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‘No Love in the Wild’ – bell hooks’ ‘Beast Of The Southern Wild’ Critique

'No Love in the Wild' - bell hooks' 'Beast Of The Southern Wild' Critique

If you’ve been reading this blog long enough, you’ll know that we’re fans of bell hooks’ critiques, essays, analyses, etc, on all things *black cinema.* We’ve referenced her words from time to time. When bell speaks, we pay attention, whether we agree with her or not.

In an essay she penned for Mark Anthony Neal’s New Black Man blog, which I’m subscriber of (and you should be as well), she offers her interpretation and critique of a film that we’ve all been very enthusiastic about here on S&A, Behn Zeitlin’s Beasts Of The Southern Wild

In short, she’s definitely not a fan; I wouldn’t be posting this if she praised it as we did. I love reading (and sharing) differing opinions, especially from voices I respect. I think there’s something to be learned from doing that.

The piece is titled No Love in the Wild; it’s lengthy, but worth reading. I embedded the first 2 paragraphs below; for the rest of it, click HERE to read. 

An often repeated assertion in the body of film criticism I have written is the assertion that movies do not just mirror the culture of any given time; they also create it With this assertion in mind I leaving a viewing of the film Beasts of the Southern Wilds deeply disturbed and militantly outraged by the images I have just seen. Having traveled with friends an hour to see this acclaimed movie, I have no way home if I leave the cinema; there were images in the movie that I just did not want inside my head. Buddhist teacher Thich Nhat Hahn tells students that putting images inside our heads is just like eating. And if “you are what you eat” it is equally true that to a grave extent we are what we see. Having read wonderful reviews of the film, pushed by friends and colleagues alike to see it, I was amazed that what I saw they did not see. The majority of folks I talked with, like the reviewers, praised the film’s compelling cinematography, the magical realism, and the poetics of space. In his long affirming review in the New Yorker critic David Denby praises the film, calling it a “vibrant feature.”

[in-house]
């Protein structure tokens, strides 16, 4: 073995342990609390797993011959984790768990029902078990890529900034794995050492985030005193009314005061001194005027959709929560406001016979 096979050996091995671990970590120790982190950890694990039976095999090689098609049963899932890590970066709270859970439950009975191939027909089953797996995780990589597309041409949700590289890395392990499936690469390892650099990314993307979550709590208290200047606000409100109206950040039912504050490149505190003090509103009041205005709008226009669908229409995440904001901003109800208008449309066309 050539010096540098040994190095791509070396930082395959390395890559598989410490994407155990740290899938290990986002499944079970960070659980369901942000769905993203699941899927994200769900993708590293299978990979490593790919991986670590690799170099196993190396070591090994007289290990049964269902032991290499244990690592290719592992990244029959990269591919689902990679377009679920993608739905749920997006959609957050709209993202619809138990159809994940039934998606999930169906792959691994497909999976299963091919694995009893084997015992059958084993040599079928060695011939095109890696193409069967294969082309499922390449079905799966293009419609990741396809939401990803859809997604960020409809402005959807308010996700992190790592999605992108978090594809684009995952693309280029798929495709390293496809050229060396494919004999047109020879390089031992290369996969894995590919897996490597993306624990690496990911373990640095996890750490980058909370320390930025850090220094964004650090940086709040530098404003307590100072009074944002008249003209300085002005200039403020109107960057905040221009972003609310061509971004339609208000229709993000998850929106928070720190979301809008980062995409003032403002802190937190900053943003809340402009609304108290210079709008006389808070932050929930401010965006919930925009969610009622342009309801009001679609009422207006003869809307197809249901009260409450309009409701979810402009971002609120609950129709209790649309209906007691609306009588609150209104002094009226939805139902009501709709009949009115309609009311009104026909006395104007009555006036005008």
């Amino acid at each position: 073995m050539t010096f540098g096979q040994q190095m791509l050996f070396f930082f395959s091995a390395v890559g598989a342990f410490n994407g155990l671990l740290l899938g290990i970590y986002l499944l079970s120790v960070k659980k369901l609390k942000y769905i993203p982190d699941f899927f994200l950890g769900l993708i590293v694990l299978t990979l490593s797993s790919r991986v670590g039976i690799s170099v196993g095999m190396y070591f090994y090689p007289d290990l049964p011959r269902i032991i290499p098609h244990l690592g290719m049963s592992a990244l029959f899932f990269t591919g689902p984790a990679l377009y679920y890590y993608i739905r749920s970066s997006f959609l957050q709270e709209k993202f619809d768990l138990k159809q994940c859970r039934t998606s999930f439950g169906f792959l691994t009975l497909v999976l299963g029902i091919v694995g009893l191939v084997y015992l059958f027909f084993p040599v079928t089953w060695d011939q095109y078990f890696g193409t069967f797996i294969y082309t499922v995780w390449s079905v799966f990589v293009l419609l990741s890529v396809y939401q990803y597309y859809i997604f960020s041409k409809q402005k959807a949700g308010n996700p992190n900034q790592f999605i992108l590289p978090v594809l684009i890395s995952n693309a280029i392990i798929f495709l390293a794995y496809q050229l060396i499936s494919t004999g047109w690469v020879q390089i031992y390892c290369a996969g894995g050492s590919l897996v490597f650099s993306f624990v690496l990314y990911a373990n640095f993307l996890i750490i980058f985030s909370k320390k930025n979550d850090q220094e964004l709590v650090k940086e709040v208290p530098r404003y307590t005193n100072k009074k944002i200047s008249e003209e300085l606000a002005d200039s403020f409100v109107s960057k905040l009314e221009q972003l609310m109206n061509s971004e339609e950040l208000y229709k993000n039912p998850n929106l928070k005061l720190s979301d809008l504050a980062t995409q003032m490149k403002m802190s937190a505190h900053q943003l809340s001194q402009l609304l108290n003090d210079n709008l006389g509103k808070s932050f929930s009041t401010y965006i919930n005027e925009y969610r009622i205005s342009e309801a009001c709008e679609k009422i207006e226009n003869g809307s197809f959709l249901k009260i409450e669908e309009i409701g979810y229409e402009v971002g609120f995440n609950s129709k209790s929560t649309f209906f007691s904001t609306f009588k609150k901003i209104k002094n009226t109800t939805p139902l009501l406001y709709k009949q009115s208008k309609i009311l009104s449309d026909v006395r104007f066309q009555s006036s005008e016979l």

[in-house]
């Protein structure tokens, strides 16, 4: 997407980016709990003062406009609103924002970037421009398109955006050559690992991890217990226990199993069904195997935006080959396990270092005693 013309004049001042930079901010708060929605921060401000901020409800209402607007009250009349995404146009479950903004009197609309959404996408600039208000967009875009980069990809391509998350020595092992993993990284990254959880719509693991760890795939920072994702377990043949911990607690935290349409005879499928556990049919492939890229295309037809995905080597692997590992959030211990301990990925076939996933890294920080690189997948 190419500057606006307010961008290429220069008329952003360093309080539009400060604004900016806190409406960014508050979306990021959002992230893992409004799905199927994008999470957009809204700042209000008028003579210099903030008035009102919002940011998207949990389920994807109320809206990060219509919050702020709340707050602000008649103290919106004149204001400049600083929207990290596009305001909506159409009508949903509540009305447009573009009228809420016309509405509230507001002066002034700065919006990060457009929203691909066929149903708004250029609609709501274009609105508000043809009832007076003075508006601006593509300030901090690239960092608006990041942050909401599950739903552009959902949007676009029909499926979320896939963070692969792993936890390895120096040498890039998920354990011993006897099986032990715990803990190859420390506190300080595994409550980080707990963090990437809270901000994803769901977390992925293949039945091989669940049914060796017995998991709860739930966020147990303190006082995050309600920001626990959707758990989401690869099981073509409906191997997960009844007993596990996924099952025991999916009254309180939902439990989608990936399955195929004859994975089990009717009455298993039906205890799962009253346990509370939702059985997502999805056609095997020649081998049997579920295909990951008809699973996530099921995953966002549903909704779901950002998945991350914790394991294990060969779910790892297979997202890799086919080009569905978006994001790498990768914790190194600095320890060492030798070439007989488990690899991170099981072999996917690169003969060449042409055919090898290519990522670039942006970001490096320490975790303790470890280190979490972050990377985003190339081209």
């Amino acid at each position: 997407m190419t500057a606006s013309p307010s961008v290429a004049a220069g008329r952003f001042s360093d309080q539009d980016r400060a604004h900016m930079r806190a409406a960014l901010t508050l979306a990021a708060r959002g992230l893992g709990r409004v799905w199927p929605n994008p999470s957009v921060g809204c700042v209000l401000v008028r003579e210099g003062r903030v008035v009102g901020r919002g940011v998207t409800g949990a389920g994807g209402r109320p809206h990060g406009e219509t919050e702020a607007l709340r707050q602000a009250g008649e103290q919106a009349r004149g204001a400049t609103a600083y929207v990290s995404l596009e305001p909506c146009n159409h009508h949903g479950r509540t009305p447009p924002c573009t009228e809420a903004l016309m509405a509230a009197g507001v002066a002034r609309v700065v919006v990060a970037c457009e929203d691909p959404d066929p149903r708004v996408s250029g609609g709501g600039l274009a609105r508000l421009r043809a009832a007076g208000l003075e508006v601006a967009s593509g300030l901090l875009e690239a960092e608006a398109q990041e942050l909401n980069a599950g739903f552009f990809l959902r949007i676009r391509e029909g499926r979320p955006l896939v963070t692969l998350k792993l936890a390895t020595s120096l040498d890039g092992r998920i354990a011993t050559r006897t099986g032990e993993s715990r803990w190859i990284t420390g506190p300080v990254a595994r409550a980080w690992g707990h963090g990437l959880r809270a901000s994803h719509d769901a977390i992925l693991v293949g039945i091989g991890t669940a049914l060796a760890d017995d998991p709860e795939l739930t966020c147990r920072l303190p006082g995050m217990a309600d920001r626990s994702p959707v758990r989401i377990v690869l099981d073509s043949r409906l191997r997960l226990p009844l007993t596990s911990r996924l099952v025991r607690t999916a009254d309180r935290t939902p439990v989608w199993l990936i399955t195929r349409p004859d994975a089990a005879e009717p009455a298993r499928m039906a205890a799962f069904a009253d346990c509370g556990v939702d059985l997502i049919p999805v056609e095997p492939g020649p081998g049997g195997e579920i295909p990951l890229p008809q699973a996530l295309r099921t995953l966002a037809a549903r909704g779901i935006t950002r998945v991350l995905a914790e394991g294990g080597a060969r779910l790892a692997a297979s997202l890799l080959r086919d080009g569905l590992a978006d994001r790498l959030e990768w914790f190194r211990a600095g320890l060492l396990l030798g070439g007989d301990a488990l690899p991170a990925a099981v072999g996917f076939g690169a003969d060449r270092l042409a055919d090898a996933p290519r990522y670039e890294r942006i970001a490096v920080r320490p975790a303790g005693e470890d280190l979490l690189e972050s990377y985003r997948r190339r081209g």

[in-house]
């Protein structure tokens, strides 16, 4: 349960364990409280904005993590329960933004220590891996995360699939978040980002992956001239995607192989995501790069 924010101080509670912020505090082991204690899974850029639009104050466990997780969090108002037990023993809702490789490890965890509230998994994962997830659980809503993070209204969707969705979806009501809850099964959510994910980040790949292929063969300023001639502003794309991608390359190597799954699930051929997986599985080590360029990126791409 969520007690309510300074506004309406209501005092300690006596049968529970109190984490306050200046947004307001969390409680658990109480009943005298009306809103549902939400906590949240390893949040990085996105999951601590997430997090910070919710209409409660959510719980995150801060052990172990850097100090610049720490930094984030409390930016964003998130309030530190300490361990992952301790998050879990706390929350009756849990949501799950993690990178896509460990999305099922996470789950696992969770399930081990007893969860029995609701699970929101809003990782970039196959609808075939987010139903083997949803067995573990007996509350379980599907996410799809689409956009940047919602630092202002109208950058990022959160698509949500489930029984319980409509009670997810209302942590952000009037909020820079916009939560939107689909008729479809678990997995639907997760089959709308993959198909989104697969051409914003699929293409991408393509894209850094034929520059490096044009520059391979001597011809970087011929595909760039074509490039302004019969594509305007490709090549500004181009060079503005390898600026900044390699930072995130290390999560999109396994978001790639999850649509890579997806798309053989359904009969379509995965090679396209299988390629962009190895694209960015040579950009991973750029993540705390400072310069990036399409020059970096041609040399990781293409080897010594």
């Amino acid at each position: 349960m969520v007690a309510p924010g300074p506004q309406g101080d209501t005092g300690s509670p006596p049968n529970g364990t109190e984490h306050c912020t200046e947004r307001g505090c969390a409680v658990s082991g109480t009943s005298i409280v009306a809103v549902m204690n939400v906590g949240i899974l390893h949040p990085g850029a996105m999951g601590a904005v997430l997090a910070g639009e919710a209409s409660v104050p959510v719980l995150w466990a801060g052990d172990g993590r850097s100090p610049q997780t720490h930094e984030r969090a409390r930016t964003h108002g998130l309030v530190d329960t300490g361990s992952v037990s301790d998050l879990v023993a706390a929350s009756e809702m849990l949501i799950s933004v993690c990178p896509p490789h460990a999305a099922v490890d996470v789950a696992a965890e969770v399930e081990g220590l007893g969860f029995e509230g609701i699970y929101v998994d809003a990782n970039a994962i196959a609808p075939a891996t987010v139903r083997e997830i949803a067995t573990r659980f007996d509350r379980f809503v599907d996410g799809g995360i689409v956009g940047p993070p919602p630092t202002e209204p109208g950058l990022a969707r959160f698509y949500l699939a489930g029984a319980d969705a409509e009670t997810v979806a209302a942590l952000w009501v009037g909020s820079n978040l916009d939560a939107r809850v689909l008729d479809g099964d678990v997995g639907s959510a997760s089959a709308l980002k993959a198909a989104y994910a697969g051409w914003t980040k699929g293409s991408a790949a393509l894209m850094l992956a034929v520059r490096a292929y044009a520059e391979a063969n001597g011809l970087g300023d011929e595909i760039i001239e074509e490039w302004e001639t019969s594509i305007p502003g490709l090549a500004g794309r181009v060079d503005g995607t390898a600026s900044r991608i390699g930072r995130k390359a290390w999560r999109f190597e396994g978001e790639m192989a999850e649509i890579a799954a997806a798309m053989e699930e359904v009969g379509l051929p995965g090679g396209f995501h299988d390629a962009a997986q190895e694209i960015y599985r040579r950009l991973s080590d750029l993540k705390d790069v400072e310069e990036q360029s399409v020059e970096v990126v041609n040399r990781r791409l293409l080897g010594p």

Sadly, all the vibrancy in this film is generated by a crude pornography of violence. At the center of this spectacle is the continuous physical and emotional violation of the body and being of a small six year old black girl called Hushpuppy (played by the ten year old actress Quzenhane Wallis). While she is portrayed as continuously resisting and refusing to be a victim, she is victimized. Subject to both romanticization as a modern primitive and eroticization her plight is presented as comically farcical.

Again, for the rest of it, click HERE to read. As I hope many of you have seen the film, I’m interested in reading your reactions to it, as well as to bell hooks’ critique of it.

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